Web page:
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A few days out in North Norfolk

February 2018

The weather was settled and the forecast looking good, so I set off for a few days working at a number of my favourite places along the coast.

Barn owls and streams of pink footed and brent geese at Stiffkey; a wonderful male hen harrier and flocks of curlews on Warham Greens; and peregrines and shore larks on the tip of Scolt Head Island.

Also had time for a trip out with Branta Cruises and Jon Brown on board the Laura May - fantastic!

At one point when I was at Stiffkey way out where the marsh ends and the beach and falling tide stretches out seemingly to anfinite horizon I saw a male hen harrier.  It flew fast and low  across the beach when I first saw it.  Then, reaching the straggling marsh edge, the bird rose higher slipping between sueda bushes and then following the contours of the creek headed inland and was lost to sight.  A breathtaking sight!

 

 

 

 

 

Another time I was out on Scolt Head Island looking for shore Larks.  They were hard to find at first, but then I heard them calling.  They  were up high - a straggling, flickering flock that circled and dropped low then rose high again before spiraling down into the margins of the sueda and bands of debris along the tideline.  I worked my way towards them keeping low and managed to set up my telescope and tools as they worked their way up and down the beach for half an hour or more.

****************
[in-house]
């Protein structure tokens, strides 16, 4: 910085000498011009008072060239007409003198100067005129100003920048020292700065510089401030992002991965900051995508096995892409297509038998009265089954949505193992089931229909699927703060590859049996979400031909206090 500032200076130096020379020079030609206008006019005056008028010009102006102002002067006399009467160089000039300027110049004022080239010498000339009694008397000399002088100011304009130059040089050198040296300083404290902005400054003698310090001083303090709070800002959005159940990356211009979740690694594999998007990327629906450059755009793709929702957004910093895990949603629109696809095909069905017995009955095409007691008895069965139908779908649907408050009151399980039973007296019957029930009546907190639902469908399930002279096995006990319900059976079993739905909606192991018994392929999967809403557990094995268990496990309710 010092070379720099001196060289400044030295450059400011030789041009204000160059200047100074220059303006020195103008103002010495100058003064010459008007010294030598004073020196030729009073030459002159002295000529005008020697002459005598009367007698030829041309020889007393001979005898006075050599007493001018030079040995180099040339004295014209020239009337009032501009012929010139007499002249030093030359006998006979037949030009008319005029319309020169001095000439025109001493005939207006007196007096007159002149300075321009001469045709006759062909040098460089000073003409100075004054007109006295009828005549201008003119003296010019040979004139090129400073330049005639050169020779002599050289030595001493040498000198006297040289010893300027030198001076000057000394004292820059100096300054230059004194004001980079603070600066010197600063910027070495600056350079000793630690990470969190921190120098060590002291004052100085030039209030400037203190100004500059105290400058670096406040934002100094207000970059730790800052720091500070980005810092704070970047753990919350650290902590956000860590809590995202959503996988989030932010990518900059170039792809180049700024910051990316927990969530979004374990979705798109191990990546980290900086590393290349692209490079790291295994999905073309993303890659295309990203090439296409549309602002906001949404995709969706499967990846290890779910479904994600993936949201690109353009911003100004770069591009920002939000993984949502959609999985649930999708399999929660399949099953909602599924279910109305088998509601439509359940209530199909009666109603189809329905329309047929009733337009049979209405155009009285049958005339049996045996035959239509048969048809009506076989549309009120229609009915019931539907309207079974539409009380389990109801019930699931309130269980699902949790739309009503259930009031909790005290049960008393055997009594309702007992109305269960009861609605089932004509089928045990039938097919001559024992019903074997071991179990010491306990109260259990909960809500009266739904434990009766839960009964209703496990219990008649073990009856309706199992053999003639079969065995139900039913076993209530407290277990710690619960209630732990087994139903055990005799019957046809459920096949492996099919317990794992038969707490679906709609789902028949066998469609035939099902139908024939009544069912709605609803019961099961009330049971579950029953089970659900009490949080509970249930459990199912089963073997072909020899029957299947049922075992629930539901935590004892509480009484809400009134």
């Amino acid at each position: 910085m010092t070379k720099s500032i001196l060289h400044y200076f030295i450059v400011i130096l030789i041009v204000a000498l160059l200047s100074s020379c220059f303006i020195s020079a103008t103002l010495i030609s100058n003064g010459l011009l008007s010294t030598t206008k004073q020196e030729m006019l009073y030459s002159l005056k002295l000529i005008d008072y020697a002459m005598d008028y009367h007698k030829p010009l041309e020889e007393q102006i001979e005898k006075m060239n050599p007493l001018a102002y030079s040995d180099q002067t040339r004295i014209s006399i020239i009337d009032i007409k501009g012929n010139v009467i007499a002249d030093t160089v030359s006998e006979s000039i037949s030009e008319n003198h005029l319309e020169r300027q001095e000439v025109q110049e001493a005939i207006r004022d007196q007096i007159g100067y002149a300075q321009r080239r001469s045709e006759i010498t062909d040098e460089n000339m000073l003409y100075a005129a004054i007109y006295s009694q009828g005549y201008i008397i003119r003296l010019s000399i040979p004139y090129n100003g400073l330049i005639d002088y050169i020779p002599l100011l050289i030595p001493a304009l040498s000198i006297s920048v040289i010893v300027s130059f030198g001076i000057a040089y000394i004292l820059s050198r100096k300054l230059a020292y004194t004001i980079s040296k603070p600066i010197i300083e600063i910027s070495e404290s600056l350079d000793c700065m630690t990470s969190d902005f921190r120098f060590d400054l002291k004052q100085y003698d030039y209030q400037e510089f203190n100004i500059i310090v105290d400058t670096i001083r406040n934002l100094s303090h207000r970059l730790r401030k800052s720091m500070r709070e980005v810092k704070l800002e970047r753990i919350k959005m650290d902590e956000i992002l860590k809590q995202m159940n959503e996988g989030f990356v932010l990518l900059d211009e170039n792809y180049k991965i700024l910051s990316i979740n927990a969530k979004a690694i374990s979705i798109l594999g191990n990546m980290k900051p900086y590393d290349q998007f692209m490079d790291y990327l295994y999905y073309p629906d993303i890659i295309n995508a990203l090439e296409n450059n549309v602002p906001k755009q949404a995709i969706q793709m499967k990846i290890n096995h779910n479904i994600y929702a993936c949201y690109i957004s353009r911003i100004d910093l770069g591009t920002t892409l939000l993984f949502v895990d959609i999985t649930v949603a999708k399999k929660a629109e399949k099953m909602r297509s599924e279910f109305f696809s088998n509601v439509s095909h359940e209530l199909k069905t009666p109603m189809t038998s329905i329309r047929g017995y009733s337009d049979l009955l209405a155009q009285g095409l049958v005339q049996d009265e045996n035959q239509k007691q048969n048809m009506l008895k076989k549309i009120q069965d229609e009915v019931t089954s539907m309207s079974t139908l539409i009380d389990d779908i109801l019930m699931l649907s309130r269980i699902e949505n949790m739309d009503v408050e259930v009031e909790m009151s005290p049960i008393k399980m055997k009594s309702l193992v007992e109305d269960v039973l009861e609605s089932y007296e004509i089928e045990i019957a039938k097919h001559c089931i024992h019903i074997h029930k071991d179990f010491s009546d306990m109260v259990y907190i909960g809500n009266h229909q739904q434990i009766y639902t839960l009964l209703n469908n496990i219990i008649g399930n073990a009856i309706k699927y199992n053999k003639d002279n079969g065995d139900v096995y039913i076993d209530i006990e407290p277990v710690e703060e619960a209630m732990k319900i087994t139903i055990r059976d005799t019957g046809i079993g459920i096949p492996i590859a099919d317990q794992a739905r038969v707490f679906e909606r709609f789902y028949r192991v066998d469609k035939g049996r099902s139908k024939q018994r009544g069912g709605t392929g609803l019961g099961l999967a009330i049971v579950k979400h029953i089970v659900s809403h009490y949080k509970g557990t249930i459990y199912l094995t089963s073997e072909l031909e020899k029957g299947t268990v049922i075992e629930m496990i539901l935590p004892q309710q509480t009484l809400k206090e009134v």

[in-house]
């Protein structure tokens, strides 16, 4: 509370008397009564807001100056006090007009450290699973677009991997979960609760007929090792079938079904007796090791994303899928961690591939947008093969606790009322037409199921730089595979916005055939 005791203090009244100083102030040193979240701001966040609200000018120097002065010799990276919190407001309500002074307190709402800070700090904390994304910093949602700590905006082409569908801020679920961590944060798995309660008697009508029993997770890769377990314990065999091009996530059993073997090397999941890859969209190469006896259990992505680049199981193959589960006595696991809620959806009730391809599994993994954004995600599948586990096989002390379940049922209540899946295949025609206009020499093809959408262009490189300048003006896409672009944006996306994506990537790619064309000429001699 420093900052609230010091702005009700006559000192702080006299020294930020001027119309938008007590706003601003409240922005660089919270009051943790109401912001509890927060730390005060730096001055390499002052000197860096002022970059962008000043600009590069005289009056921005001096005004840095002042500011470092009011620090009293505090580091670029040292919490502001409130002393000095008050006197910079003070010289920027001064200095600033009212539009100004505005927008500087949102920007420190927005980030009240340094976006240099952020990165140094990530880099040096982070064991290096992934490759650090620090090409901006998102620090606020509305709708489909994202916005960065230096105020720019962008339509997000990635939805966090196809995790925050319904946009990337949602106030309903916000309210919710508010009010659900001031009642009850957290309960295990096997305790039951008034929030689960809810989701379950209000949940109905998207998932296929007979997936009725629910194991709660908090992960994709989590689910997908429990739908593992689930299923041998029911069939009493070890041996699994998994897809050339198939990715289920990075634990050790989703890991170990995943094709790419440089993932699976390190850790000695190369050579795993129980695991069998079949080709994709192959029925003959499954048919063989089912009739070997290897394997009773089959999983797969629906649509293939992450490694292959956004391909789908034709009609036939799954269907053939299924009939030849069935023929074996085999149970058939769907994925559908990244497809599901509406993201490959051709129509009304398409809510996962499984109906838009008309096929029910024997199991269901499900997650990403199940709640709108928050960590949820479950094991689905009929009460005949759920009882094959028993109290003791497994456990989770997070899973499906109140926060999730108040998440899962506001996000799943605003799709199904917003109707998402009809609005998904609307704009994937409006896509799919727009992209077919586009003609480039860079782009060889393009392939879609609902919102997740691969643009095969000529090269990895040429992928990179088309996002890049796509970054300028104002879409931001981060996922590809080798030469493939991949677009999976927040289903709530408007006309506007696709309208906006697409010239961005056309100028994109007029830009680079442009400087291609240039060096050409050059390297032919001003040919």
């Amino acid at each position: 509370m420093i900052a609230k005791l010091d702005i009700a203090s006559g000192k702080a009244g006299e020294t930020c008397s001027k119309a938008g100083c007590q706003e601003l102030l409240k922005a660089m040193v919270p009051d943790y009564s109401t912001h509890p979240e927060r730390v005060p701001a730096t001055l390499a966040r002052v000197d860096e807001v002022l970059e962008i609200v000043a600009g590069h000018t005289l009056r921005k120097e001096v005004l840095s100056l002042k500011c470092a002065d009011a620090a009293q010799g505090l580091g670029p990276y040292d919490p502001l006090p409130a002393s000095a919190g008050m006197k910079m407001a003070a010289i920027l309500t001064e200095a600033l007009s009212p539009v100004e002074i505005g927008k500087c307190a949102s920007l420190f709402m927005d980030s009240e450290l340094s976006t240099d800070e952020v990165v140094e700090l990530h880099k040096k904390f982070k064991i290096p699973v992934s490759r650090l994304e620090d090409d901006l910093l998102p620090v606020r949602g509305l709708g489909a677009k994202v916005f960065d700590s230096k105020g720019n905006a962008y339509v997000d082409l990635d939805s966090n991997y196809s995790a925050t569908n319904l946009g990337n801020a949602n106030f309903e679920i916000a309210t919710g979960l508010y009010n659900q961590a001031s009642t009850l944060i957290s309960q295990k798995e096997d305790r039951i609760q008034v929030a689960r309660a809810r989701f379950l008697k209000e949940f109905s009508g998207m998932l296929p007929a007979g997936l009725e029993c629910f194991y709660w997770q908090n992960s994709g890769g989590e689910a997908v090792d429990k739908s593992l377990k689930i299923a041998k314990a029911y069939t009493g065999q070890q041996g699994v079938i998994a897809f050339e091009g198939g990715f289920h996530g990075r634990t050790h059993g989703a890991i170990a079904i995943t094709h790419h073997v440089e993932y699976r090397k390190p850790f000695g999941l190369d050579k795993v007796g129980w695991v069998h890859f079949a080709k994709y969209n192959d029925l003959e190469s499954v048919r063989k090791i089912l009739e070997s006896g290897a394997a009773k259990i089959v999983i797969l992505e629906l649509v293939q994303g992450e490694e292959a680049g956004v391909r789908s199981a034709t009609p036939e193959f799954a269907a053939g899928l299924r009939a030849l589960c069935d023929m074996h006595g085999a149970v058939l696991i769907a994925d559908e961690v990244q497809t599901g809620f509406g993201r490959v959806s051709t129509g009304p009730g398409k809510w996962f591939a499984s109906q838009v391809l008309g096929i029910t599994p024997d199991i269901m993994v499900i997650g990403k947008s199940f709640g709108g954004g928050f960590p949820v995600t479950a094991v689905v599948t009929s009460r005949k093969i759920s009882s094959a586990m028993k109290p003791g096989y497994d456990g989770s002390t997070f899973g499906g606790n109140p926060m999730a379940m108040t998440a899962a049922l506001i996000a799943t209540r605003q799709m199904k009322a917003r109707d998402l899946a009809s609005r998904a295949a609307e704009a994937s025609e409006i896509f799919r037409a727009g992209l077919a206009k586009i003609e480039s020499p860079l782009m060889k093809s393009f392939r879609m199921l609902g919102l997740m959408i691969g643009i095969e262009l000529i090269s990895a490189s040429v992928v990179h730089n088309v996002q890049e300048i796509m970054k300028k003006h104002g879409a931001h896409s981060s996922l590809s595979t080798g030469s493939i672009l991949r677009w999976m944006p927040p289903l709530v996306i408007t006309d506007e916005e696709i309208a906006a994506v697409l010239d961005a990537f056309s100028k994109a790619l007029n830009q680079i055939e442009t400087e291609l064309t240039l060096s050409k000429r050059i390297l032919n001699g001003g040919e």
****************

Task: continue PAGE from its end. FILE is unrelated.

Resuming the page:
Shore lark (Eremophila alpestris) once used to be a rare breeding species in Scotland, but it is now a species now only seen during migration periods or as winter visitors from populations in Scandinavia. Shore lark numbers can vary dramatically - some winters might see only a few birds in the whole of the UK, while in exceptional years there can be hundreds. The population that visits the UK has declined rapidly in recent decades, possibly as a result of overgrazing on their breeding grounds.

As the name suggests, in the UK shore larks are usually seen on the coast, where they favour saltmarshes and shingle shores and are mostly found on the east coast of England and Scotland.  Slightly smaller than a skylark, with a distinctive head pattern they have a yellow face with a black bib, eye mask and band at the front of the crown. Two long black feathers on the crown can be raised forming a prominent pair of 'horns', most obvious in breeding males.